May 16, 2014 at 2:24 am 1 comment

UNMANNED SYSTEMS: Notes from AUVSI’s 2014 Conference and Trade Show

 Show’s Over.

On the exhibit floor at AUVSI's Unmanned Systems 2014. (4GWAR photo by John M. Doyle)

Robots and drones on the exhibit floor at AUVSI’s Unmanned Systems 2014.
(4GWAR photo by John M. Doyle)

ORLANDO, Florida – The big droids, drones and bots show sponsored by the Association of Unmanned Vehicle Systems International (AUVSI) is over after four days in Florida and here’s what your 4GWAR editor learned in the process. (Be sure to click on the photos to see a larger image)


First off, the organization is considering a name change. If we had a dollar for every person we had to explain what AUVSI stood for over the years – we’d be at least a thousandaire. At the opening session of the gathering Monday (May 12) AUVSI Board Chairman John Lademan said the decade-old organization was at least thinking about a name that would better reflect its diversity: manufacturers and operators of robots, unmanned aircraft, remotely operated ground vehicles and automous vehicles that move in and under the waves – not to mention the sensor makers, parts suppliers, maintenance, training and research organizations that are also members.

“We’re looking at rebranding. That’s not something we’re committed to yet, but it’s something we’re exploring,” Landeman said. No word yet on when some ideas might be floated.

*** *** ***

General Explanation

Lt. Gen. Kevin Mangum on the big screen at AUVSI. (4GWAR photo by John M. Doyle)

Lt. Gen. Kevin Mangum on the big screen at AUVSI.
(4GWAR photo by John M. Doyle)

At that same session, the deputy head of U.S. Army Training and Doctrine Command, Lieutenant General Kevin Mangum explained why the Army was teaming manned and unmanned systems – especially drones and helicopters – as it deals with reductions in force and funding.

Mangum said Army testing has shown Manned-Unmanned Teaming, known as MUM-T, can increase how long aircraft can conduct reconnaissance and surveillance missions – without putting humans in harms way (standoff capability). MUM-T also increases lethality and survivability he said.

As an example, he told 4GWAR after speaking, the Army is pairing drones like the MQ-1 Gray Eagle with Apache attack helicopters to replace the OH-58 Kiowa scout helicopter, which is being phased out – largely for financial reasons.

*** *** ***

Fire Ox

Lockheed Martin unveiled its commercial fire service variant of its Squad Mission Supply System robotic ground vehicle at AUVSI Unmanned Systems 2014. (4GWAR photo by John M. Doyle)

Lockheed Martin unveiled its commercial fire service variant of its Squad Mission Supply System robotic ground vehicle at AUVSI Unmanned Systems 2014.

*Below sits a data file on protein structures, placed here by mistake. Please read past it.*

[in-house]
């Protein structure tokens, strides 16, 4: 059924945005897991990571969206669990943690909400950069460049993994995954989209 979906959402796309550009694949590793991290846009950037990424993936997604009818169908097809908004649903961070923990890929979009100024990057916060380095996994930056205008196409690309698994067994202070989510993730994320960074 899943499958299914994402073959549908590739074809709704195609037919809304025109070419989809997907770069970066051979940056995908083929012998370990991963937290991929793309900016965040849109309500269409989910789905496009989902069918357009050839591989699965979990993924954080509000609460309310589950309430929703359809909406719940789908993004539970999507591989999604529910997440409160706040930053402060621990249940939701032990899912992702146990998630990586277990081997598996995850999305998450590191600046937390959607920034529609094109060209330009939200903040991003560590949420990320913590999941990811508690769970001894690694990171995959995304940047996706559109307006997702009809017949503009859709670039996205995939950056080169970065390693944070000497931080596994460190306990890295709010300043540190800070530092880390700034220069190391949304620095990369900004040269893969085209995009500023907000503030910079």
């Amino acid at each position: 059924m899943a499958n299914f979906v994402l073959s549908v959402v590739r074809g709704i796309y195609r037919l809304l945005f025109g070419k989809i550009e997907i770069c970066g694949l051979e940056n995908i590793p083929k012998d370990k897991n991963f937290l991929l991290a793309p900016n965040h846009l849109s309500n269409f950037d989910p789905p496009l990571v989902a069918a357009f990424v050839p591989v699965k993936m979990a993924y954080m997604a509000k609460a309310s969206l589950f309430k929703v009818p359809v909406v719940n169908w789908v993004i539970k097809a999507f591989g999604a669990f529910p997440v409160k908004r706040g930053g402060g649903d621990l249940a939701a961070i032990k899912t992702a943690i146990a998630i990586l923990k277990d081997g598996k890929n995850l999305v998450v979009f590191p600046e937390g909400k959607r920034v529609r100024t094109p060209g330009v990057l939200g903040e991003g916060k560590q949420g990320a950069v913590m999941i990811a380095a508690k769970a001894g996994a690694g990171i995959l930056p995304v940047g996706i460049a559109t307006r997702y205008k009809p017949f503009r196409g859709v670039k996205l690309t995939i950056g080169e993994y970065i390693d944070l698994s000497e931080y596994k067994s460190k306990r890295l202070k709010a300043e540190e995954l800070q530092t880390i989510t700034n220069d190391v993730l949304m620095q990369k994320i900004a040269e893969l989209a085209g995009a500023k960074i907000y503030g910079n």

(4GWAR photo by John M. Doyle)

Lockheed Martin introduced a fire fighting variant of the six-wheeled autonomous ground vehicle it unveiled in 2006 to carry the bullets, batteries and other heavy loads that a squad of soldiers or Marines would otherwise have to hump over rugged country.

That unmanned ground vehicle — officially the Squad Mission Support System but also called Ox — has been tested in the field by the U.S. and British armies and is slated for another capability test in August. It be guided from a distance using satellite communications and then picked up and carried in a sling beneath an unmanned helicopter, Lockheed’s K-MAX.

But a bright red version of the OX, known as the Fire Ox, was on display on the exhibit floor at the Orange County Convention Center. It has a dual use nozzle for spraying water or firefighting foam, as well as a video camera and thermal  imaging sensor so it can be sent on ahead of firefighters to assess danger.

Don Nimblett, Lockheed Martin’s unmanned systems business development manager, said the domestic military market is flat right now, adding: “that’s one of the reasons [why] we’re looking into the commercial market.”

Lockheed had plenty of company when it comes to re-purposing systems originally designed for the defense sector. Unmanned aircraft systems (UAS) maker Insitu talked up the capabilities of its Scan Eagle small UAS in helping emergency managers in Australia get a handle on wildfires. The land and ship-launched Scan Eagle was developed for the Navy and Marine Corps and was widely used in Afghanistan and Iraq.

And AeroVironment, another maker of small UAS brought in a North Dakota sherriff’s deputy – who also teaches the state’s school of aeronautics – to talk about how small unmanned fixed wing aircraft and helicopters have been used for police work by the Grand Forks County Sheriff’s Department.